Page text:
What’s just as good, if not arguably better, than being a prominent figure of Australia’s late 70s/early 80s post-punk scene?
Being an Aussie post-punk that’s just scored half-a-million dollars tax-free. And it isn’t thanks to the royalty cheques.
Pierre Sutcliffe, who was a founding member of alt-rockers The Models as well as several punk-era bands, has won a whopping $503,000 on Channel Seven’s afternoon game show Million Dollar Minute, believed to be the biggest cash win on a weekday quiz show in television history, as Sydney Morning Herald reports.
Before he was a breaking TV records, Sutcliffe was known as ‘Pierre Voltaire’, playing bass for The Models after dropping out of school at the tender age of 14 (twice over) to follow his dream of becoming a rock star. Though he gave the band their name, he quit before they went on to gain charts success, like #1 hit ‘Out Of Mind, Out Of Sight’, due to the usual ‘creative differences’.
Sutcliffe also played in several Australian underground bands, like Models precursors JAB and Teenage Radio Stars, fronting The Fabulous Marquises, as well as short-lived late 70s group the Little Cuties, which featured Mr. Voltaire alongside Nick Cave and early Bad Seeds Mick Harvey and Rowland S. Howard (as chronicled in the book, The Ballroom – The Melbourne Punk & Post Punk Scene). “Even if you have a No. 1 hit in Australia, the money doesn’t last long.”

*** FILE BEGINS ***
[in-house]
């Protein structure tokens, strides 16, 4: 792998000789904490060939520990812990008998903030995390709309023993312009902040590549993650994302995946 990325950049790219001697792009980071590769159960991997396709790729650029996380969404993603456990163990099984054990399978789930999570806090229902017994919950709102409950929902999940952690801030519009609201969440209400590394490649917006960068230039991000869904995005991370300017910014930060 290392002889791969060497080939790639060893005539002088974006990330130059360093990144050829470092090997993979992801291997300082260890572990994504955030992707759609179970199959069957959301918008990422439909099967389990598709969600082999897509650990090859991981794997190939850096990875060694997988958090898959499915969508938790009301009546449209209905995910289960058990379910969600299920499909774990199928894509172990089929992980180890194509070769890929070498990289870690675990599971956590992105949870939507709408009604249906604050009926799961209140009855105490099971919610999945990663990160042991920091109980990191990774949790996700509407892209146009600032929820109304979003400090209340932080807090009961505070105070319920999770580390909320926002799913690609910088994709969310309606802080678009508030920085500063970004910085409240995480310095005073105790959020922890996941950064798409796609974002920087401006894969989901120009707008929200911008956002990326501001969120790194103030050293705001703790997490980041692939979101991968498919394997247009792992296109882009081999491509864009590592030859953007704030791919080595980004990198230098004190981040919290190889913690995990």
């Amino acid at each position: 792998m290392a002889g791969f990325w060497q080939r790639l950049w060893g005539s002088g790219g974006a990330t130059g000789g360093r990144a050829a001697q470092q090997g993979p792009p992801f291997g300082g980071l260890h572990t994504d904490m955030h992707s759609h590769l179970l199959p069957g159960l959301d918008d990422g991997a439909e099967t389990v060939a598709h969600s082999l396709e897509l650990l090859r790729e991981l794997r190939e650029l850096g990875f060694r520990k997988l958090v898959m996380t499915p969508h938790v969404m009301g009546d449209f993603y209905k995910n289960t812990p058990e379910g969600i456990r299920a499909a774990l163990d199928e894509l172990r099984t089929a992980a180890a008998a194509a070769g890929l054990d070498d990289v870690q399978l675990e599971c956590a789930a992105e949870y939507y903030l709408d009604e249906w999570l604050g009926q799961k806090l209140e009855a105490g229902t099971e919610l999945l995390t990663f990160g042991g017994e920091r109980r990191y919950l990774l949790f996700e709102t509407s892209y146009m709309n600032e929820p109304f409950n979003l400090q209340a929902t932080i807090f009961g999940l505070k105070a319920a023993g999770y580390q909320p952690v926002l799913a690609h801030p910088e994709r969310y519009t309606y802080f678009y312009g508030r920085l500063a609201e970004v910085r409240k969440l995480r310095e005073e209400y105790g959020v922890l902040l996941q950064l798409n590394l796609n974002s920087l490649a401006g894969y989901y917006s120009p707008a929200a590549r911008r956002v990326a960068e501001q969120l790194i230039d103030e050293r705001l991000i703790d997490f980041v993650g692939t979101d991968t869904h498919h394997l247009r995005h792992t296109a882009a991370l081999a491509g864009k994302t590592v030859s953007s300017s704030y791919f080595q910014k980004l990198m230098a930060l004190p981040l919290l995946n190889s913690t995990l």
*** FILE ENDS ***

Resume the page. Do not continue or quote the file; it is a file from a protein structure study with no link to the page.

‘Mr. Pierre’ was even immortalised in the 1986 cult Michael Hutchence-starring movie Dogs In Space, played by another Bad Seed, Aussie musician Hugo Race.
But even with all his musical history, Sutcliffe says that the cult music lifestyle didn’t exactly bring with it financial security. “Even if you have a No. 1 hit in Australia, the money doesn’t last long,” he tells Sydney Morning Herald. “I didn’t put much (money aside) or have a superannuation plan.”
As the operator of a sporting business, Sutcliffe has been ‘getting by’ until his Million Dollar Minute scoop, claiming his $500k after correctly answering five multiple choice questions at the end of a 10-episode streak (watch the moment of triumph here).
Sutcliffe, who shares his winnings with his five children and wife, had the option to gun for the show’s titular jackpot of $1 million, but would have left with ‘only’ $75,000 if he’d stumbled on the questions. “Fuck, that would kill me; you pay off a few credit cards, buy a cup of coffee and it’s gone. That’s why I pulled the pin,” he explains.
“Now my family’s future looking a million times better – well, half a million times better – than it was a couple of months ago,” he says, telling Herald Sun, “the next step will be moving closer to golf courses and vineyards and perhaps enable my kids to fulfil their dream of opening a cafe.” A goal he can now hum to to the tune of half-a-million.
Check out Pierre Sutcliffe humming a very different tune, ‘Honeymoons’ as the frontman for The Fabulous Marquises, from a 1980 television broadcast below.